Car camping is a very different food experience than backpacking, since weight is of no consequence to the car just feet away from your tent. We took half a sack of oranges, ripe green apples, hot cocoa, soy milk, orange juice, canned chili, instant split pea soup, pumpkin bread, bananas, lemon poppy seed cake, a small jar of olive oil, and spinach & herb pasta.

We also took a stack of small, round, store-bought focaccia, but I don't like mentioning it, because it was WRETCHED. It was flavored with oregano and some other herb, through the unfortunate device of making a paste of dried oregano and oil and piling that on top of the bread for baking. It initially tasted okay, but the mass of dried herbs were as dry as sawdust. So we referred to it as sawdust focaccia. All of my focaccia fantasies were ruined right there. So henceforth we will stick to the great, moist, fresh focaccia from the farmer's market, and avoid this locally baked, icky bread.

We also ate out two of our three nights. Yes, decadence, I know. But the people in our neighboring campsites were so annoying - unable to control their dogs, constantly making their cars honk with their auto lock devices, shouting at each other across a few feet of campsite over trivial things - that escaping at dinner time to the town of Arnold just 4 miles away seemed wise. We ate at the Blue Frog, a tasty Mexican food place with a huge outdoor patio, and the Weather Station, a familial Italian restaurant in a woodsy building (think logs and plaid carpets). Both restaurants provided satisfying meals, and kept us from yelling at our camping neighbors.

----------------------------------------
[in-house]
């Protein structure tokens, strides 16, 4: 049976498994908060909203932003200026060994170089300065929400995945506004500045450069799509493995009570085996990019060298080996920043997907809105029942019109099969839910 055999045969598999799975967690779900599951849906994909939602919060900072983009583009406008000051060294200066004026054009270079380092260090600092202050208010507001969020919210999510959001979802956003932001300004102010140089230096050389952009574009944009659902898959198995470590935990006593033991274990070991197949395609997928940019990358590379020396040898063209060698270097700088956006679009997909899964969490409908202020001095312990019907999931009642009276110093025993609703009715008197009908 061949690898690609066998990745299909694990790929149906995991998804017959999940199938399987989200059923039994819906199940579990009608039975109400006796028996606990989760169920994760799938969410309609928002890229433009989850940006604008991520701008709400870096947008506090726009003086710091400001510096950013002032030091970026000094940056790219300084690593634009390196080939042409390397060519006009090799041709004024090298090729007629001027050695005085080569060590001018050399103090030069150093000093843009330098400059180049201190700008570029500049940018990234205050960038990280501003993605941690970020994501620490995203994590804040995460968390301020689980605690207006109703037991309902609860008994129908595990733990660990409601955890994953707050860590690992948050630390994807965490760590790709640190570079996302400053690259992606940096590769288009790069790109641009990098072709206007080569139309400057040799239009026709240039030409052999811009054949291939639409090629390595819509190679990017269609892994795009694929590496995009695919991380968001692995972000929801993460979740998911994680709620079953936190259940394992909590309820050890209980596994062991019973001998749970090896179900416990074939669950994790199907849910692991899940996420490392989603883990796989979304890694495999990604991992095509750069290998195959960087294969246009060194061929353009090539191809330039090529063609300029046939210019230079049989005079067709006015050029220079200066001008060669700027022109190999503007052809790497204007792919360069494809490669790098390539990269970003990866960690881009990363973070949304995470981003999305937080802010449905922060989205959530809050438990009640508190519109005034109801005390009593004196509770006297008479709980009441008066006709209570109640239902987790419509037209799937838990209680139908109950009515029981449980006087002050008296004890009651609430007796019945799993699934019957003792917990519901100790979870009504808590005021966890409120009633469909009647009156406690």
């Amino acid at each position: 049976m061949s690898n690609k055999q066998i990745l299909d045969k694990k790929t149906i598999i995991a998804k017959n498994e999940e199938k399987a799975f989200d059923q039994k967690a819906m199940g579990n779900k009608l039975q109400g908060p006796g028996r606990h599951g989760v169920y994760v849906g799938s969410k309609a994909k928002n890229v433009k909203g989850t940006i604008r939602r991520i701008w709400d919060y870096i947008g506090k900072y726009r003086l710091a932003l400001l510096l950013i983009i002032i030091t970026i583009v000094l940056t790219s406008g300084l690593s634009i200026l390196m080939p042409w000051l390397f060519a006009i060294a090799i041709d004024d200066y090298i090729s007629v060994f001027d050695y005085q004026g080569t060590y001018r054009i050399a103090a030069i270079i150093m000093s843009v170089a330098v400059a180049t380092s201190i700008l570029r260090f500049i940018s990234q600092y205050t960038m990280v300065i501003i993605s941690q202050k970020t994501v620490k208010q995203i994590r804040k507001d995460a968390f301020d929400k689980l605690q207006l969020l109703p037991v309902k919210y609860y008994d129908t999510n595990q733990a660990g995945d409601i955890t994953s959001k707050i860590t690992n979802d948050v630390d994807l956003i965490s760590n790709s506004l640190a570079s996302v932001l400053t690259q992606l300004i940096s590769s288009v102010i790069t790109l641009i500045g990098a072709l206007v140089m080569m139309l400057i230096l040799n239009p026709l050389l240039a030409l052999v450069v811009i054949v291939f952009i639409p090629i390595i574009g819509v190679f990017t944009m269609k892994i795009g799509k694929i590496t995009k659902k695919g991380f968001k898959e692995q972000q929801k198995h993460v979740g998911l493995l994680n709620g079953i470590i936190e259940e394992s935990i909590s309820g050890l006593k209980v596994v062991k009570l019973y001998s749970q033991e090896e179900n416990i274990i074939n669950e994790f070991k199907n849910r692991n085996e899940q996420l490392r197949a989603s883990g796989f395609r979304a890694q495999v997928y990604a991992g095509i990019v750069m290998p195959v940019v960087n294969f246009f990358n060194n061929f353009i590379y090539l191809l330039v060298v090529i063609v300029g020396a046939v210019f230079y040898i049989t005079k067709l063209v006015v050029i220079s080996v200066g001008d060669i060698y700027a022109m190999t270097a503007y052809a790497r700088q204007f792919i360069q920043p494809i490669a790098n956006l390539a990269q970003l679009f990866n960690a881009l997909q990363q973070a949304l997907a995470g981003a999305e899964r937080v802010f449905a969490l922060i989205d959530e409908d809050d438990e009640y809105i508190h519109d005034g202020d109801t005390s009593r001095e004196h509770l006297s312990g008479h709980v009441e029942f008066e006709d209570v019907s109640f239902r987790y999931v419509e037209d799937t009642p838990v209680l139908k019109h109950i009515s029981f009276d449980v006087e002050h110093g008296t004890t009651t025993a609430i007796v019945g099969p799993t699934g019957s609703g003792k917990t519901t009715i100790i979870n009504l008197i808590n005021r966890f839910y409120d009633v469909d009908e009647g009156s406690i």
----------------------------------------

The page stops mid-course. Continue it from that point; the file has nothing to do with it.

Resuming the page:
So hiking in the groves and to the frosty Stanislaus River was great. There aren't many trails in the park: if you apply yourself, you can hike all of them in two days. So we did.